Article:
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Questions related to initiation, preparation, editing and presentation of a research thesis. A Thesis is a long research report including personal research conclusions and outputs. A Thesis must include personal research and the proper citations from other publications in the research topic.

6
votes
Find a good source of the appropriate discussion and include a reference. "This is discussed in detail in Smith, Jones and Brown, 2005."
answered Jan 8 by Bob Brown
1
vote
A master's thesis assumes that you will have broad general knowledge of a subject, and detailed knowledge of a particular area of the subject. Whether you are expected to include an experimental … component or make a contribution to the body of knowledge beyond that which results from organizing material into a thesis depends on your institution. Your advisor can help you there. (Image …
answered Jan 9 '15 by Bob Brown
8
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Report what did work. Forget the rest. Anyone looking to reproduce or expand on your results needs to know the software you did use. Edit: I note with some chagrin that I answered other than what O …
answered Oct 17 '16 by Bob Brown
9
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Your dissertation is not supposed to solve all the world's problems. Presumably your chair and committee have been following your work and will understand why there are unanswered questions. Your ow …
answered Oct 19 '14 by Bob Brown
49
votes
Working from a bibliography in another paper is not plagiarism. It's actually a good research technique. As you read those papers, check their bibliographies, too, and so on. Pretty soon you will …
answered Nov 19 '14 by Bob Brown
4
votes
I acknowledged my two volunteer proofreaders, but probably would not acknowledge a paid lector unless he went above and beyond what the fee covered. In the case of acknowledgments, I think a safe r …
answered Dec 13 '15 by Bob Brown
7
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You should do nothing and hope that the people who find the errors in your own documents are kind enough to do the same. (There is at least one error in my own master's thesis and at least one in my … were a book, a web page, or something else amenable to revision, one would send the author a polite note. The "do nothing" advice is for a "one and done" document like a thesis or dissertation. …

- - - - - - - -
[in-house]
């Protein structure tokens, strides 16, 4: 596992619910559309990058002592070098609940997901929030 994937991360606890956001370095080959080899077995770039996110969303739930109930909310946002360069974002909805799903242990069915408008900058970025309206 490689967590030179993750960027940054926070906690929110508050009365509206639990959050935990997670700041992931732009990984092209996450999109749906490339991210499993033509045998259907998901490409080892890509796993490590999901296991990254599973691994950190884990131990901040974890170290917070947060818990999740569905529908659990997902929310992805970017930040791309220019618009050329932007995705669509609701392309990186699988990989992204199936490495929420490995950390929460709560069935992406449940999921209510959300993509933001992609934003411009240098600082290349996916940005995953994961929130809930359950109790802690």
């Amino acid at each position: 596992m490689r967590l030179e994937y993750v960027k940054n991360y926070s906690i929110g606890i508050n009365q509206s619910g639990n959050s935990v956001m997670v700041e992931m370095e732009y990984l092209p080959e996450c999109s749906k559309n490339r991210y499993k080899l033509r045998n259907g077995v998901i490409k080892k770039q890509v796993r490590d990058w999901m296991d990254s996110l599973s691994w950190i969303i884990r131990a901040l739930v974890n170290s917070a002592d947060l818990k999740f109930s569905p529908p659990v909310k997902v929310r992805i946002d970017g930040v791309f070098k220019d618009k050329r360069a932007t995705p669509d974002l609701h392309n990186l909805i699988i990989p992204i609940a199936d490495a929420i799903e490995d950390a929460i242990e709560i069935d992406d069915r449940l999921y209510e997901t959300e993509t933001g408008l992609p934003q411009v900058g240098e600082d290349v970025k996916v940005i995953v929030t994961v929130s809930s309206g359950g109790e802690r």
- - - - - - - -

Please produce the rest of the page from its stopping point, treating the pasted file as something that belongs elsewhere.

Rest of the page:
answered Dec 25 '14 by Bob Brown
2
votes
work: Consequences for fathers' stress and father-child relations. Unpublished master's thesis, University of Victoria, Victoria, British Columbia, Canada. With a hanging indent that I can't figure out how to do here. …
answered Nov 6 '14 by Bob Brown
2
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Ask him for advice about buying wine. If you actually get advice, use it to select a nice bottle for him. If demurs about the wine advice, make a gift to the university in his name. They'll send a …
answered May 6 by Bob Brown
23
votes
Your supervisor's job is to be sure you're on the right track, not to do any of the work. Thirty minutes a month ought to be more than sufficient for that. Also, the supervisor either takes care of …
answered Dec 29 '17 by Bob Brown
74
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Think about it this way: Eventually one of those people for whom you write the thesis will be working for your stockbroker and influencing your investments, or working for your doctor or a hospital …
answered Apr 24 '16 by Bob Brown
5
votes
Make an output schedule that will let you finish. By "output" I mean completed material, e.g. a page a day. For each day, work at least as long as necessary to stay with the schedule. If you can …
answered Apr 7 by Bob Brown
4
votes
For your coursework, if any, you will face the same sort of deadlines you'd find in any college course. Expect little or no slack on late or sloppy work, though. In one of my courses, grades were 10 …
answered Nov 18 '14 by Bob Brown
2
votes
Ask your advisor to check with the dean or other appropriate authority to see whether tuition can be waived since you have nothing left but a round of revisions and the defense. That puts your adviso …
answered Jan 30 '17 by Bob Brown
4
votes
Yes, you can. Colin Purrington has some extremely good advice on how to go about it. There are even templates you can use. Edit: You've added that your thesis was published in a university library … . That's OK. It is your work, so you are allowed to present it in a different form. Your poster is going to summarize the problem you tackled and showcase the relevant results. You shouldn't try to present the entire thesis as a poster; only the very most important parts.. …
answered Mar 11 by Bob Brown

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